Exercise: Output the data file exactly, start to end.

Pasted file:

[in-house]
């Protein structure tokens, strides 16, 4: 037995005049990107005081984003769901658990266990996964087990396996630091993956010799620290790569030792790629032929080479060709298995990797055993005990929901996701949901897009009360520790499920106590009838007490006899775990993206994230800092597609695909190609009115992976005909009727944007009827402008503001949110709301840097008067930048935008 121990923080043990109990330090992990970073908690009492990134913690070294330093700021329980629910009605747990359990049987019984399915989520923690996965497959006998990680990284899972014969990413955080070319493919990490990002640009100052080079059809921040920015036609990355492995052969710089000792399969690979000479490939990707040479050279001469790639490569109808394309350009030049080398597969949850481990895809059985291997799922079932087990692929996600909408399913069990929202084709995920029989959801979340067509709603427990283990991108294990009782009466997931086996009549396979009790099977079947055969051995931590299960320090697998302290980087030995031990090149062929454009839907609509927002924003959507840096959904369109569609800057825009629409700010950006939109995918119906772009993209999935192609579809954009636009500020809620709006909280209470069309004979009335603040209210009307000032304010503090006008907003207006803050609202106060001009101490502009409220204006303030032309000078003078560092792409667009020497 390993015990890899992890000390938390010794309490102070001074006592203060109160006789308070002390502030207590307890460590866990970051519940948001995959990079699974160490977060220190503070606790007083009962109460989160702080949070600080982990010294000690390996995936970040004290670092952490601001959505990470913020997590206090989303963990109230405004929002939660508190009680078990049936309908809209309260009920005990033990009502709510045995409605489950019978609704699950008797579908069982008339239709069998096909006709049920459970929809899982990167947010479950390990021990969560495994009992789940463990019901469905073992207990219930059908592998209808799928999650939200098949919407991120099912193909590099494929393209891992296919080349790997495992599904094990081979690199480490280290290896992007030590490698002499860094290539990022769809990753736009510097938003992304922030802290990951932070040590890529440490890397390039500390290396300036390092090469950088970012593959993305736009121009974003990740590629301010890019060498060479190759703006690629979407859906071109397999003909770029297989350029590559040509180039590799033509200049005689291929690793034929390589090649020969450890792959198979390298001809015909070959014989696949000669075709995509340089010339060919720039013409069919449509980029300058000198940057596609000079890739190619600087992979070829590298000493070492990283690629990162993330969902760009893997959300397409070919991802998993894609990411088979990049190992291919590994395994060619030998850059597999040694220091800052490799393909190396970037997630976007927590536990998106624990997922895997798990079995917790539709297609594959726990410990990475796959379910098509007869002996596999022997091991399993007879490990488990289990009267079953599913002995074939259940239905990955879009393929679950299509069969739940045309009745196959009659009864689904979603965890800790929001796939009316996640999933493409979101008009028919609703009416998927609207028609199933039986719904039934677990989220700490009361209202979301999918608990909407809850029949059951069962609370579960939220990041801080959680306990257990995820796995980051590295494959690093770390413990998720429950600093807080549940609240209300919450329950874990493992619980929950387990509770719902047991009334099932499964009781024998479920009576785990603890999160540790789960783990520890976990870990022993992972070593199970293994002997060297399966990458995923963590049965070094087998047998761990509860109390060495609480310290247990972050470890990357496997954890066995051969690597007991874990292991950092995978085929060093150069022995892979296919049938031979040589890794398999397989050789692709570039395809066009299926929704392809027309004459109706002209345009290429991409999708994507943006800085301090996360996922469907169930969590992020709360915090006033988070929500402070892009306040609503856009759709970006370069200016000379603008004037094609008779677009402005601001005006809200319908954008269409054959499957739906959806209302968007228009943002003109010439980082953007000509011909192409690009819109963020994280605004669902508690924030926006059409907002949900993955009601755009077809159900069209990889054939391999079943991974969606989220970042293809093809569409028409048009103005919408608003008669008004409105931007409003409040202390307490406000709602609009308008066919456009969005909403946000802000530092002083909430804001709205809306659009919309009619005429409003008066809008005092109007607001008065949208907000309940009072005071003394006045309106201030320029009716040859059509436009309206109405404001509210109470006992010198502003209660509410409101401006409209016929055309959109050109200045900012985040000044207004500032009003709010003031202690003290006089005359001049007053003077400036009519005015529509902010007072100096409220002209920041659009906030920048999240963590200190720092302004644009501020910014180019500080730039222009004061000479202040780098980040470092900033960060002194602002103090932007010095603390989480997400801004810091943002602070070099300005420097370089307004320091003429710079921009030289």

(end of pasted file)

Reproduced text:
[in-house]
């Protein structure tokens, strides 16, 4: 037995005049990107005081984003769901658990266990996964087990396996630091993956010799620290790569030792790629032929080479060709298995990797055993005990929901996701949901897009009360520790499920106590009838007490006899775990993206994230800092597609695909190609009115992976005909009727944007009827402008503001949110709301840097008067930048935008 121990923080043990109990330090992990970073908690009492990134913690070294330093700021329980629910009605747990359990049987019984399915989520923690996965497959006998990680990284899972014969990413955080070319493919990490990002640009100052080079059809921040920015036609990355492995052969710089000792399969690979000479490939990707040479050279001469790639490569109808394309350009030049080398597969949850481990895809059985291997799922079932087990692929996600909408399913069990929202084709995920029989959801979340067509709603427990283990991108294990009782009466997931086996009549396979009790099977079947055969051995931590299960320090697998302290980087030995031990090149062929454009839907609509927002924003959507840096959904369109569609800057825009629409700010950006939109995918119906772009993209999935192609579809954009636009500020809620709006909280209470069309004979009335603040209210009307000032304010503090006008907003207006803050609202106060001009101490502009409220204006303030032309000078003078560092792409667009020497 390993015990890899992890000390938390010794309490102070001074006592203060109160006789308070002390502030207590307890460590866990970051519940948001995959990079699974160490977060220190503070606790007083009962109460989160702080949070600080982990010294000690390996995936970040004290670092952490601001959505990470913020997590206090989303963990109230405004929002939660508190009680078990049936309908809209309260009920005990033990009502709510045995409605489950019978609704699950008797579908069982008339239709069998096909006709049920459970929809899982990167947010479950390990021990969560495994009992789940463990019901469905073992207990219930059908592998209808799928999650939200098949919407991120099912193909590099494929393209891992296919080349790997495992599904094990081979690199480490280290290896992007030590490698002499860094290539990022769809990753736009510097938003992304922030802290990951932070040590890529440490890397390039500390290396300036390092090469950088970012593959993305736009121009974003990740590629301010890019060498060479190759703006690629979407859906071109397999003909770029297989350029590559040509180039590799033509200049005689291929690793034929390589090649020969450890792959198979390298001809015909070959014989696949000669075709995509340089010339060919720039013409069919449509980029300058000198940057596609000079890739190619600087992979070829590298000493070492990283690629990162993330969902760009893997959300397409070919991802998993894609990411088979990049190992291919590994395994060619030998850059597999040694220091800052490799393909190396970037997630976007927590536990998106624990997922895997798990079995917790539709297609594959726990410990990475796959379910098509007869002996596999022997091991399993007879490990488990289990009267079953599913002995074939259940239905990955879009393929679950299509069969739940045309009745196959009659009864689904979603965890800790929001796939009316996640999933493409979101008009028919609703009416998927609207028609199933039986719904039934677990989220700490009361209202979301999918608990909407809850029949059951069962609370579960939220990041801080959680306990257990995820796995980051590295494959690093770390413990998720429950600093807080549940609240209300919450329950874990493992619980929950387990509770719902047991009334099932499964009781024998479920009576785990603890999160540790789960783990520890976990870990022993992972070593199970293994002997060297399966990458995923963590049965070094087998047998761990509860109390060495609480310290247990972050470890990357496997954890066995051969690597007991874990292991950092995978085929060093150069022995892979296919049938031979040589890794398999397989050789692709570039395809066009299926929704392809027309004459109706002209345009290429991409999708994507943006800085301090996360996922469907169930969590992020709360915090006033988070929500402070892009306040609503856009759709970006370069200016000379603008004037094609008779677009402005601001005006809200319908954008269409054959499957739906959806209302968007228009943002003109010439980082953007000509011909192409690009819109963020994280605004669902508690924030926006059409907002949900993955009601755009077809159900069209990889054939391999079943991974969606989220970042293809093809569409028409048009103005919408608003008669008004409105931007409003409040202390307490406000709602609009308008066919456009969005909403946000802000530092002083909430804001709205809306659009919309009619005429409003008066809008005092109007607001008065949208907000309940009072005071003394006045309106201030320029009716040859059509436009309206109405404001509210109470006992010198502003209660509410409101401006409209016929055309959109050109200045900012985040000044207004500032009003709010003031202690003290006089005359001049007053003077400036009519005015529509902010007072100096409220002209920041659009906030920048999240963590200190720092302004644009501020910014180019500080730039222009004061000479202040780098980040470092900033960060002194602002103090932007010095603390989480997400801004810091943002602070070099300005420097370089307004320091003429710079921009030289």